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The China Story, Warts And All (Int'l Edition)


International -- Readers Report

THE CHINA STORY, WARTS AND ALL (int'l edition)

"How you can win in China" (Cover Story: Information Technology Annual Report, May 26), didn't say a word about labor or environmental problems in that country, stressing only the business point of view, as most (or all) companies do. So I agreed with Paul Magnusson ("Labor and the environment are free-trade issues," Commentary, June 2) when he said that governments must "establish standards of acceptable behavior and enforcement measures" on such issues as "labor and environmental protection in future trade deals to level the playing field."

His comments also focus on trade negotiations with Latin American countries, stating that they're "eager to sign free-trade pacts with the U.S." This is not completely true: In a recent meeting of Free Trade Area of the Americas held in Brazil, Latin American nations rejected the U.S. schedule for ending trade barriers in the region soon. The focus should be on all countries, and primarily on countries such as China, because of its enormous weight in international trade and its slave labor conditions, where there is a tacit consensus among the Communist Party leaders that, as Foreign Affairs recently put it, "workers must be sacrificial lambs for the nation's economic advancement."

Lus Henrique Oliveira

Curitiba, Brazil

As a long-term reader of newsmagazines and a former short-term resident of China, I have come to expect bias and glib journalistic cliches (such as "Beijing's heavy hand," implying that Beijing is bad) in English-language reporting of the country.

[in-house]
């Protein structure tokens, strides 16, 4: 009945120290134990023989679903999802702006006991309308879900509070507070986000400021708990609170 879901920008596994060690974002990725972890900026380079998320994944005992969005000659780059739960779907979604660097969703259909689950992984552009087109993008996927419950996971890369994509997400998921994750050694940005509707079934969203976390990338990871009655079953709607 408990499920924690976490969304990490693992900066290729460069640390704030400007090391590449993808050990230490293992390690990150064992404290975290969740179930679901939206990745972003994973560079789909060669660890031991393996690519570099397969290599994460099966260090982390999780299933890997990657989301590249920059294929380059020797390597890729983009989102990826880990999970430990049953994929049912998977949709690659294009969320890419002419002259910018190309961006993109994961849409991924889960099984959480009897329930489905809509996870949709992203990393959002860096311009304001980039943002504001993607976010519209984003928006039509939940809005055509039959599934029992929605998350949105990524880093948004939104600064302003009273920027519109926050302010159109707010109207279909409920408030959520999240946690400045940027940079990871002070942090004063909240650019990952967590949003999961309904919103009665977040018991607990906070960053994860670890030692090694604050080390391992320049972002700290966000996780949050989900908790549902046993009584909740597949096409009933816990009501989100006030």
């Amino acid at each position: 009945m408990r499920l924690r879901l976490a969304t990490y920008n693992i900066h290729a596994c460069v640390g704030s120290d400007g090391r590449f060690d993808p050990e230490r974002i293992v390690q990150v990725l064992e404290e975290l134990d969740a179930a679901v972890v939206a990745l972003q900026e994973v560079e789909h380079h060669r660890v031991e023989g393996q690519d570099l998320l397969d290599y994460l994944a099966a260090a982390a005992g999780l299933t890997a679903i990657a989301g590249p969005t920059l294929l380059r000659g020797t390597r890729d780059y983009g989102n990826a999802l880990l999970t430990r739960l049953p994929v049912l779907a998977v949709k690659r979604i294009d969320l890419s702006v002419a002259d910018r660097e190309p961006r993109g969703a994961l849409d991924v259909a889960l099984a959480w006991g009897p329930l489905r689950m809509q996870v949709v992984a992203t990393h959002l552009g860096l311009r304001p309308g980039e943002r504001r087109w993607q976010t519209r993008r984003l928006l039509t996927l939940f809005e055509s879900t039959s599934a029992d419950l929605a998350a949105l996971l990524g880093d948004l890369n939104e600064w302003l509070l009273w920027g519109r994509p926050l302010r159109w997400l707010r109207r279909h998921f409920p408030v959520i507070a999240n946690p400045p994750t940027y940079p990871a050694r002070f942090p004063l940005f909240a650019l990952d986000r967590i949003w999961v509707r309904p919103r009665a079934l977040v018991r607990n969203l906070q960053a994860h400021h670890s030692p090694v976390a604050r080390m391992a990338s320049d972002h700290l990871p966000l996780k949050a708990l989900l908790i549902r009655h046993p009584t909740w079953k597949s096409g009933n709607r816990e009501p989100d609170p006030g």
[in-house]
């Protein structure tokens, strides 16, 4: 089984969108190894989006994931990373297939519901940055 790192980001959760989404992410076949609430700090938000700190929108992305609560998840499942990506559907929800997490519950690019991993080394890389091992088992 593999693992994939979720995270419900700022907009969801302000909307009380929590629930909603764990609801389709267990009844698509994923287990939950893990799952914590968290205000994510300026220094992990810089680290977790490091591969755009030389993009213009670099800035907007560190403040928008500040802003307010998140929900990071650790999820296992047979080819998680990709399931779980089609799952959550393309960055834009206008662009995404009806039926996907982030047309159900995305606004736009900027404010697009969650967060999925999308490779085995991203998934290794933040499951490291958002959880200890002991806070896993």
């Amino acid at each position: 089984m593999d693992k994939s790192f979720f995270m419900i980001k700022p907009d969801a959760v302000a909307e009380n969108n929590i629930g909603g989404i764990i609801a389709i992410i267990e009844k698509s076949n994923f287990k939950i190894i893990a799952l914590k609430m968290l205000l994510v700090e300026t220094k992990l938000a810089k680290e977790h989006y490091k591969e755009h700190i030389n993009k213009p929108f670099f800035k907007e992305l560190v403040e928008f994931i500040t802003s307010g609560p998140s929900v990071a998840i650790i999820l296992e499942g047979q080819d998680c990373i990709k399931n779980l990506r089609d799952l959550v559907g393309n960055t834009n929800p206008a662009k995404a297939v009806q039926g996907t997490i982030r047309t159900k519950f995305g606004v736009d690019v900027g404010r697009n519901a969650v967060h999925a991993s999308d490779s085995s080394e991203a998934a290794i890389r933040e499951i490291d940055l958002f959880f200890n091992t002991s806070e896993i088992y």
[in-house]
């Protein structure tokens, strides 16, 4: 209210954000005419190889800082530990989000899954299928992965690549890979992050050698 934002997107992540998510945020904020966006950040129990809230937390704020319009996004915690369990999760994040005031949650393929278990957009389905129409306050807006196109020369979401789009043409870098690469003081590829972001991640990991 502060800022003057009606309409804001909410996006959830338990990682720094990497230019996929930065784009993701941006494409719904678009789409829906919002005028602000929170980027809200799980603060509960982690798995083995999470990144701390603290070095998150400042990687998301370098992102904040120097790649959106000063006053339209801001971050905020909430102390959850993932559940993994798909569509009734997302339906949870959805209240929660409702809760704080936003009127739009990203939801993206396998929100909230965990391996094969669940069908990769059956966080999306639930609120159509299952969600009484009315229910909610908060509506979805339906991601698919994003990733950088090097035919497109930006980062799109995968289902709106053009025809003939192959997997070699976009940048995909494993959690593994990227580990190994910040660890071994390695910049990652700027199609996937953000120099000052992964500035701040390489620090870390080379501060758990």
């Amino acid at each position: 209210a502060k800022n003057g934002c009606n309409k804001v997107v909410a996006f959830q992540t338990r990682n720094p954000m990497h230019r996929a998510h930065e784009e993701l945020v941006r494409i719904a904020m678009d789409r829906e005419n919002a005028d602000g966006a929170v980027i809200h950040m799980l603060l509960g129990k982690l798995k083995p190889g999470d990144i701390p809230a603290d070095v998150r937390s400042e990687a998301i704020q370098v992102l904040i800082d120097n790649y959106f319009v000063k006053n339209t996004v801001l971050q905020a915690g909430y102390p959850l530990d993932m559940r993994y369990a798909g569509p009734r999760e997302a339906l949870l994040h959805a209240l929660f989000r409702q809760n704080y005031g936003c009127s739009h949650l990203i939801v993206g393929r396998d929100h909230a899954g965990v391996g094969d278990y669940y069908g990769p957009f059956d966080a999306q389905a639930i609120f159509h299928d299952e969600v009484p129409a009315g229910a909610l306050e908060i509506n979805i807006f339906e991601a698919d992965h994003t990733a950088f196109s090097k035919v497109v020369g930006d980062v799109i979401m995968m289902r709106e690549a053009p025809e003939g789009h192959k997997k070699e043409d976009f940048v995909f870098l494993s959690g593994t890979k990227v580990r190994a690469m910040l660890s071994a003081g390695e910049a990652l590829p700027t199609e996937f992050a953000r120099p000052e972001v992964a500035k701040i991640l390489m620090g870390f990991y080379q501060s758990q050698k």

Your story was pretty fair--as the genre goes. That in spite of the fact that the story, as far as I could note, did not contain one quote from a Chinese source.

I.M. Channing

Stokenchurch, Buckinghamshire

EnglandReturn to top

MEXICO SHOULD KEEP THE PESO BUT CHANGE ITS POLICY (int'l edition)

"Mexico should ditch the peso for the dollar" (Economic Viewpoint, May 19) got my attention. The economic growth of a country is not based on the dollar. In other words, the dollar does not guarantee a country's economic growth.

Mexico's economy is not declining because of the national currency, but because of its leaders. Even if Mexico used the American dollar in place of the peso, there wouldn't be any difference in the economy since the same people would still be in charge.

Mexico should retain the peso as its national currency, but the country should try to find out why the economy has been declining economically for decades. Then it should try to come up with solutions.

Lesa Nzeza

Moorpark, Calif.Return to top

CUTTING-EDGE DESIGN IN KOREA (int'l edition)

On behalf of all the designers working at Samsung Electronics, I would like to take the opportunity to give you my deepest appreciation for your article "The hungriest tiger" (Annual Design Awards, June 2). Last year, BUSINESS WEEK mentioned that Korea and Taiwan were the two countries that designers needed to pay attention to.

As a rapidly growing country, Korea realizes that design has an important role to play in creating a competitive edge to build up our brand images. The business of design has become a worldwide ballgame for a better society in the 20th century.

Gabriel Lee

Samsung Electronics

Design Institute

SeoulReturn to top


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